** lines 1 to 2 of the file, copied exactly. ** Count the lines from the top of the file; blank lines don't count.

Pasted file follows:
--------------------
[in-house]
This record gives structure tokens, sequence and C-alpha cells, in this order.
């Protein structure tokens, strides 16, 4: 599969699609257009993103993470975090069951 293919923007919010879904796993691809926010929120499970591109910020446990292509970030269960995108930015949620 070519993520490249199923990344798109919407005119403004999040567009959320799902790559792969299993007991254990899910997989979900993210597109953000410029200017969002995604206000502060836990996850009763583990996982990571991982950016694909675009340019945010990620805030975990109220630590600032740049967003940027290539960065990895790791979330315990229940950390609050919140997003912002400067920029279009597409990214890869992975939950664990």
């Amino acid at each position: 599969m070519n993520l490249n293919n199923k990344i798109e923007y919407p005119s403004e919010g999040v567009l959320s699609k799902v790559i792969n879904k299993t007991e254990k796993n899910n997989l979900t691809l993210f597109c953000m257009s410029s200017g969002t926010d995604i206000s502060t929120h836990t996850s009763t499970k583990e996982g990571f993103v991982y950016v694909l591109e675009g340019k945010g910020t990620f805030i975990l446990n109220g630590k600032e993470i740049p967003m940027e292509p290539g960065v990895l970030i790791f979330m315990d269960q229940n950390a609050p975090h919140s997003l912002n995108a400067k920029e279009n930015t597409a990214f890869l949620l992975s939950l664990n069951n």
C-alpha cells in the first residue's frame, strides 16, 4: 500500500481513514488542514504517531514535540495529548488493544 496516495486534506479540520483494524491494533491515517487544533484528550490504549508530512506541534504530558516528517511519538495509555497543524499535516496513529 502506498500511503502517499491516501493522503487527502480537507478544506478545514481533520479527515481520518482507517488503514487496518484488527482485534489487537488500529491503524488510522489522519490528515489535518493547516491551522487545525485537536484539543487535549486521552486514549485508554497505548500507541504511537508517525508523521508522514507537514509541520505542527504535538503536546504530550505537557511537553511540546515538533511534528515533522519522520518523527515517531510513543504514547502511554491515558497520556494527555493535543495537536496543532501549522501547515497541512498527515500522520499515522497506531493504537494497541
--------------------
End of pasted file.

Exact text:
[in-house]
This record gives structure tokens, sequence and C-alpha cells, in this order.